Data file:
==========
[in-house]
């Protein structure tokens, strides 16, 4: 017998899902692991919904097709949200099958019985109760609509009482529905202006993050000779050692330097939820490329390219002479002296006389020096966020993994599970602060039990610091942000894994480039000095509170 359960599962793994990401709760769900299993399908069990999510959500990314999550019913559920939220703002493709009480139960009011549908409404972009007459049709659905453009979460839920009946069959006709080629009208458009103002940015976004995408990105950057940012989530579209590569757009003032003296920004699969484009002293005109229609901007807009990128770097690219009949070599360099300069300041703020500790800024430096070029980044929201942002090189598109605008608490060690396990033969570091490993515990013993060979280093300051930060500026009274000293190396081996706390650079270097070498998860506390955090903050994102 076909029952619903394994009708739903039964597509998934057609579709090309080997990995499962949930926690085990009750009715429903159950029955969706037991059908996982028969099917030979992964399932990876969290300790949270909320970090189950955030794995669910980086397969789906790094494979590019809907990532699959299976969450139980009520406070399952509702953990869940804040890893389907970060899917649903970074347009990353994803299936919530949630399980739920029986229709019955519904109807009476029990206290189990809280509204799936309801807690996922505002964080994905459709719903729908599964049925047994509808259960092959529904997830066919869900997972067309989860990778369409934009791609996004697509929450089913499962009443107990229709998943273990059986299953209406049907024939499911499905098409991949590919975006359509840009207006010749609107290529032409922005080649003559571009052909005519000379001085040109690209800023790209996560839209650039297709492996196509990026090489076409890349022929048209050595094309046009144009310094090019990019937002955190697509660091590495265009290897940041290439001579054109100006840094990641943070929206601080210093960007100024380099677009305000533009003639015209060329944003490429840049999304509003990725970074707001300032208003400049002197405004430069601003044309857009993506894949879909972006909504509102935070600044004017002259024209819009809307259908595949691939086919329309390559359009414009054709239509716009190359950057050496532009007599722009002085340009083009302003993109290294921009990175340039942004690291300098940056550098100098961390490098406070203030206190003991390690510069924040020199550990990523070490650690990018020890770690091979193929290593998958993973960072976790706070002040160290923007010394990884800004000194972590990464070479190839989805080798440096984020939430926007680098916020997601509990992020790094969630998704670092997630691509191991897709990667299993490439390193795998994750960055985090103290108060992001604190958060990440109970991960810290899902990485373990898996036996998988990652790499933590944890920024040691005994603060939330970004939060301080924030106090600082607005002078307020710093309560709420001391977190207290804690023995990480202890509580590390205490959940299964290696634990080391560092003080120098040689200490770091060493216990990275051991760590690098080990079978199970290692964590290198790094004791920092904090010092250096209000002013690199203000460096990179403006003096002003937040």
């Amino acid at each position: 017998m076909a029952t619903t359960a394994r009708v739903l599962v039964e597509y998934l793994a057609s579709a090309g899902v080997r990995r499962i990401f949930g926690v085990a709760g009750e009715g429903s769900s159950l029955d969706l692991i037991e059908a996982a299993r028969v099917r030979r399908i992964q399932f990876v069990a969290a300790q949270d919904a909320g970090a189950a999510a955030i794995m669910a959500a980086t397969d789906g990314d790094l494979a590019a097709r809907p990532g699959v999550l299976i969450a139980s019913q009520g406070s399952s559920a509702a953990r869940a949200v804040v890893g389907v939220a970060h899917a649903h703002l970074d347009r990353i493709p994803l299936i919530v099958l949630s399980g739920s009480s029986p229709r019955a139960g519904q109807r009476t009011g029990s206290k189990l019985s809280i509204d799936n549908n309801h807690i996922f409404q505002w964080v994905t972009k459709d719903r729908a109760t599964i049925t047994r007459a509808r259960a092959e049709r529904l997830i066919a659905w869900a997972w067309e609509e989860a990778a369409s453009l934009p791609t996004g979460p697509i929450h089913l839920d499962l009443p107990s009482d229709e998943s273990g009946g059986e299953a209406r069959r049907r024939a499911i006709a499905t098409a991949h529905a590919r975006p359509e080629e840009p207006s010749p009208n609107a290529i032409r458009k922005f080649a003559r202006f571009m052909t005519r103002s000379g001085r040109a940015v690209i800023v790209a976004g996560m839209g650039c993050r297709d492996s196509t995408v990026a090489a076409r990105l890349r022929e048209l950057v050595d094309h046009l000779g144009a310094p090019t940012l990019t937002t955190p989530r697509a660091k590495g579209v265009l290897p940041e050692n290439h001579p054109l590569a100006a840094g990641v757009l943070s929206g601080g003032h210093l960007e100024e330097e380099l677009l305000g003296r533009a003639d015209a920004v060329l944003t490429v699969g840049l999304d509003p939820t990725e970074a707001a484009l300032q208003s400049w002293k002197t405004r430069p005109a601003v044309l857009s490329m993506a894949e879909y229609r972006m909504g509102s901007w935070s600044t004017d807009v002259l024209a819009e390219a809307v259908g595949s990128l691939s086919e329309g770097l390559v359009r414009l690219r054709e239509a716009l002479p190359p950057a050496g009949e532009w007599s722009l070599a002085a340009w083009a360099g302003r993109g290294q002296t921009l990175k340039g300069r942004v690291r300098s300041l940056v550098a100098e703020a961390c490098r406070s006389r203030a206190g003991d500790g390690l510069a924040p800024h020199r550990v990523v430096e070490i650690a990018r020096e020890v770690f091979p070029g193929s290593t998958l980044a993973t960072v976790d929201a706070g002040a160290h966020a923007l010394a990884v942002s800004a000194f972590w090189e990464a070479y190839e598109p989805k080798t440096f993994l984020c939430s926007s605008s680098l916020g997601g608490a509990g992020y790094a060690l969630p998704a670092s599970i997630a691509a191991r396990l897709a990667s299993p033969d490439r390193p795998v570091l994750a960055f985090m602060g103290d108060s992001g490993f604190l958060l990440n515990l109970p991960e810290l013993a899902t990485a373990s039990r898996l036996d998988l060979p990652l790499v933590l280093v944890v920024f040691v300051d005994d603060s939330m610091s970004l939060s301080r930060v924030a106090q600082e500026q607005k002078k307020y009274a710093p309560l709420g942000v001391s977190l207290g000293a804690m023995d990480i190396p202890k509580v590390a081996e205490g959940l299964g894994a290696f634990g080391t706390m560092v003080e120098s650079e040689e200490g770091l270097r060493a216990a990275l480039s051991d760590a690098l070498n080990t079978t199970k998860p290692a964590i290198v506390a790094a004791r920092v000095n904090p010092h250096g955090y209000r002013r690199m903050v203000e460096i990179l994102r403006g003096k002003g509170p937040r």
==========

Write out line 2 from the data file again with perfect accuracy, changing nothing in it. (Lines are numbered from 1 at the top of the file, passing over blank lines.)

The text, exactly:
């Protein structure tokens, strides 16, 4: 017998899902692991919904097709949200099958019985109760609509009482529905202006993050000779050692330097939820490329390219002479002296006389020096966020993994599970602060039990610091942000894994480039000095509170 359960599962793994990401709760769900299993399908069990999510959500990314999550019913559920939220703002493709009480139960009011549908409404972009007459049709659905453009979460839920009946069959006709080629009208458009103002940015976004995408990105950057940012989530579209590569757009003032003296920004699969484009002293005109229609901007807009990128770097690219009949070599360099300069300041703020500790800024430096070029980044929201942002090189598109605008608490060690396990033969570091490993515990013993060979280093300051930060500026009274000293190396081996706390650079270097070498998860506390955090903050994102 076909029952619903394994009708739903039964597509998934057609579709090309080997990995499962949930926690085990009750009715429903159950029955969706037991059908996982028969099917030979992964399932990876969290300790949270909320970090189950955030794995669910980086397969789906790094494979590019809907990532699959299976969450139980009520406070399952509702953990869940804040890893389907970060899917649903970074347009990353994803299936919530949630399980739920029986229709019955519904109807009476029990206290189990809280509204799936309801807690996922505002964080994905459709719903729908599964049925047994509808259960092959529904997830066919869900997972067309989860990778369409934009791609996004697509929450089913499962009443107990229709998943273990059986299953209406049907024939499911499905098409991949590919975006359509840009207006010749609107290529032409922005080649003559571009052909005519000379001085040109690209800023790209996560839209650039297709492996196509990026090489076409890349022929048209050595094309046009144009310094090019990019937002955190697509660091590495265009290897940041290439001579054109100006840094990641943070929206601080210093960007100024380099677009305000533009003639015209060329944003490429840049999304509003990725970074707001300032208003400049002197405004430069601003044309857009993506894949879909972006909504509102935070600044004017002259024209819009809307259908595949691939086919329309390559359009414009054709239509716009190359950057050496532009007599722009002085340009083009302003993109290294921009990175340039942004690291300098940056550098100098961390490098406070203030206190003991390690510069924040020199550990990523070490650690990018020890770690091979193929290593998958993973960072976790706070002040160290923007010394990884800004000194972590990464070479190839989805080798440096984020939430926007680098916020997601509990992020790094969630998704670092997630691509191991897709990667299993490439390193795998994750960055985090103290108060992001604190958060990440109970991960810290899902990485373990898996036996998988990652790499933590944890920024040691005994603060939330970004939060301080924030106090600082607005002078307020710093309560709420001391977190207290804690023995990480202890509580590390205490959940299964290696634990080391560092003080120098040689200490770091060493216990990275051991760590690098080990079978199970290692964590290198790094004791920092904090010092250096209000002013690199203000460096990179403006003096002003937040």